John, Charles and Alfred Ringling all built homes in Sarasota. One of them is for sale — the one commissioned by middle Ringling son Alfred, although he never lived in it.
“He died about two months after construction began,” said Realtor John McNaught of the McNaught Group at Vacasa Real Estate LLC.
McNaught, the listing agent, said there were multiple offers on the 4,800-square-foot house as of Friday, April 1, including at least one for more than the listing price of $1,499,000.
Present owner Sherri Coble of Coble Enterprises purchased the house in order to save it from demolition, McNaught said. She has had it completely restored with all new wiring, plumbing, hurricane shutters, new roof, fresh paint, five air conditioners, new water and sewer lines and all new landscaping.
The two-story main room, with its coffered ceiling and Venetian Columns, has two sizeable crystal chandeliers that are period appropriate and similar to the chandelier in the dining room that is older but not necessarily as old as the house, McNaught said.
Originally used as a ballroom, the main room has eight sets of French doors and a second floor mezzanine on three sides of the room to further expand the feeling of grandeur.
A small room on the east side of the house once held a large organ which may have been similar to the Aeolian organ currently undergoing renovation in Canandaigua, New York for Ca’ d’Zan.
McNaught said there were pipes on the second floor but that the organ was removed and given to an area church some years ago.
These days that room could be a morning room, given its eastern exposure. At the other end of the great room is the dining room, kitchen and laundry room, with new cabinets, counters and appliances plus a door to the rear yard and swimming pool area.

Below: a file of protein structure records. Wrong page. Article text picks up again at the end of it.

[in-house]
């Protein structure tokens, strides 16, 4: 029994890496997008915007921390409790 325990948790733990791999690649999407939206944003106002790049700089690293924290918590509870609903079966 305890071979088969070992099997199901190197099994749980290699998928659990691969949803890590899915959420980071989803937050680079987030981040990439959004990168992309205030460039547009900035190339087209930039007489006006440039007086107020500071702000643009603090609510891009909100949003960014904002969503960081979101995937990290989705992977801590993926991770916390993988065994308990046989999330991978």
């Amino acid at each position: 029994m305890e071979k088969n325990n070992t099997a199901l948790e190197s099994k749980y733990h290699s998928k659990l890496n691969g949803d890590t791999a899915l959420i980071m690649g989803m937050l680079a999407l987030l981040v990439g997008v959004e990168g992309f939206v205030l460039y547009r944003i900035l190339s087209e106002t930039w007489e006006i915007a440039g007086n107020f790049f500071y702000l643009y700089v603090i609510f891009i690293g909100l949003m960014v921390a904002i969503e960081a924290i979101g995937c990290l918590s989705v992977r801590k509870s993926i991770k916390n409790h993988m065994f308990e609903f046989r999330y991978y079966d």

While larger than nearly all its neighbors, this house is about one-eighth the size of Ca’ d’Zan, which was built by John and wife Mable Ringling.
John was the youngest of the five “boys from Baraboo” who founded what would become “The Greatest Show on Earth.” As it turned out, John was the final Ringling to own that famous circus.
Completed by Alfred’s widow and son, this smaller yet still grand 4,700-square-foot house and its immediate neighbor, were both inhabited by those Ringlings with this house used primarily for entertaining, while the house to the west was the family’s main residence, the Realtor said.
“There was a guest house on the property but in such bad condition that it was torn down,” McNaught said.
If a buyer wished to build a new guest house, that is permissible according to existing zoning,” he added.
The house and its neighbor to the west were both moved from their original 218-acre site on the beach in what became Whitfield Estates sometime in the 1920s. The community is considered Sarasota’s first golf course community.
While still close to the Gulf of Mexico, the former Ringling home now is a few houses inland and due west of the Sarasota International Airport and U.S. 41.
The site is a little more than 1 mile north of the homes of Charles and John Ringling, Alfred’s younger brothers. (Alfred was born in 1861. Charles was born in 1863 and John in 1866. Their only sister Ida, was born in 1874 and died in 1950. She resided on Bird Key for most of her years in Sarasota.)
John, Mable and Ida are buried on John and Mable’s property and just south of Charles Ringling’s mansion, which is used by the college.
“It is an honor to help this spectacular home find a new owner who truly appreciates its history,” said listing agent John McNaught.
That was the reason the present owner purchased the historic property and then renovated it, he said.
The property is at 7715 Westmoreland Drive, Sarasota, FL 34243.
For more information about this property, visit the virtual tour at SarasotaRinglingHouse.com or contact John and Christina McNaught at 407-970-4502, 941-266-9530 or JMC6450@gmail.com or Christina@ChristinaMcNaught.com.